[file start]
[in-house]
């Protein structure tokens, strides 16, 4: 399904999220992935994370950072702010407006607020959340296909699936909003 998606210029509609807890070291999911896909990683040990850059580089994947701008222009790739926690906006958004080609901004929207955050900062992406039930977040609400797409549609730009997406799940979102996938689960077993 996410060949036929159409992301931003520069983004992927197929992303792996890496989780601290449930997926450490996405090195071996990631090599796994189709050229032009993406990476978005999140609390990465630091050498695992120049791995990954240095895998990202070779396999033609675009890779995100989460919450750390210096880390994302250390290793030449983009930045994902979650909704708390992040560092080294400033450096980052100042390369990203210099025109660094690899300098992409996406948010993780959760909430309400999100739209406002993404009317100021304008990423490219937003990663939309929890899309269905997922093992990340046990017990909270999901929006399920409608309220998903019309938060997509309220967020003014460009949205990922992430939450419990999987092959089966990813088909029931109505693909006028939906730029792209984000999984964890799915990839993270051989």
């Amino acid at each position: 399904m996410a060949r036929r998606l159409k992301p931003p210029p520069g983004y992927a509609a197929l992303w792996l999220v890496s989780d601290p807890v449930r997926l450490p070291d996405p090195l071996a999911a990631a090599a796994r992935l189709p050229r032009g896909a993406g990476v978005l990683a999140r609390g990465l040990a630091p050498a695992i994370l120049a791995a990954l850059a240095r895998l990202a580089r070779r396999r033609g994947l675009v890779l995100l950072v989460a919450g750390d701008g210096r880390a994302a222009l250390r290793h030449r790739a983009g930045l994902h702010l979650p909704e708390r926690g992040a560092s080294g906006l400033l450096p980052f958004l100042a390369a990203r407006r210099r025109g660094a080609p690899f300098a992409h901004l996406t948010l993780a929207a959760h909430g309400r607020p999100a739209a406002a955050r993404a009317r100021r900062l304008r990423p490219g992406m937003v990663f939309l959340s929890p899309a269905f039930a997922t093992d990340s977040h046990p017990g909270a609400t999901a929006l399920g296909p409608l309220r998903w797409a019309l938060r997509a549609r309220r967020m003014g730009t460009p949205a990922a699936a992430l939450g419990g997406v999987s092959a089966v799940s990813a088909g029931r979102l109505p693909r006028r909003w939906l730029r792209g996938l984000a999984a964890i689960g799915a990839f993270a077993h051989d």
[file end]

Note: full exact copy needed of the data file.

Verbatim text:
[in-house]
């Protein structure tokens, strides 16, 4: 399904999220992935994370950072702010407006607020959340296909699936909003 998606210029509609807890070291999911896909990683040990850059580089994947701008222009790739926690906006958004080609901004929207955050900062992406039930977040609400797409549609730009997406799940979102996938689960077993 996410060949036929159409992301931003520069983004992927197929992303792996890496989780601290449930997926450490996405090195071996990631090599796994189709050229032009993406990476978005999140609390990465630091050498695992120049791995990954240095895998990202070779396999033609675009890779995100989460919450750390210096880390994302250390290793030449983009930045994902979650909704708390992040560092080294400033450096980052100042390369990203210099025109660094690899300098992409996406948010993780959760909430309400999100739209406002993404009317100021304008990423490219937003990663939309929890899309269905997922093992990340046990017990909270999901929006399920409608309220998903019309938060997509309220967020003014460009949205990922992430939450419990999987092959089966990813088909029931109505693909006028939906730029792209984000999984964890799915990839993270051989």
């Amino acid at each position: 399904m996410a060949r036929r998606l159409k992301p931003p210029p520069g983004y992927a509609a197929l992303w792996l999220v890496s989780d601290p807890v449930r997926l450490p070291d996405p090195l071996a999911a990631a090599a796994r992935l189709p050229r032009g896909a993406g990476v978005l990683a999140r609390g990465l040990a630091p050498a695992i994370l120049a791995a990954l850059a240095r895998l990202a580089r070779r396999r033609g994947l675009v890779l995100l950072v989460a919450g750390d701008g210096r880390a994302a222009l250390r290793h030449r790739a983009g930045l994902h702010l979650p909704e708390r926690g992040a560092s080294g906006l400033l450096p980052f958004l100042a390369a990203r407006r210099r025109g660094a080609p690899f300098a992409h901004l996406t948010l993780a929207a959760h909430g309400r607020p999100a739209a406002a955050r993404a009317r100021r900062l304008r990423p490219g992406m937003v990663f939309l959340s929890p899309a269905f039930a997922t093992d990340s977040h046990p017990g909270a609400t999901a929006l399920g296909p409608l309220r998903w797409a019309l938060r997509a549609r309220r967020m003014g730009t460009p949205a990922a699936a992430l939450g419990g997406v999987s092959a089966v799940s990813a088909g029931r979102l109505p693909r006028r909003w939906l730029r792209g996938l984000a999984a964890i689960g799915a990839f993270a077993h051989d």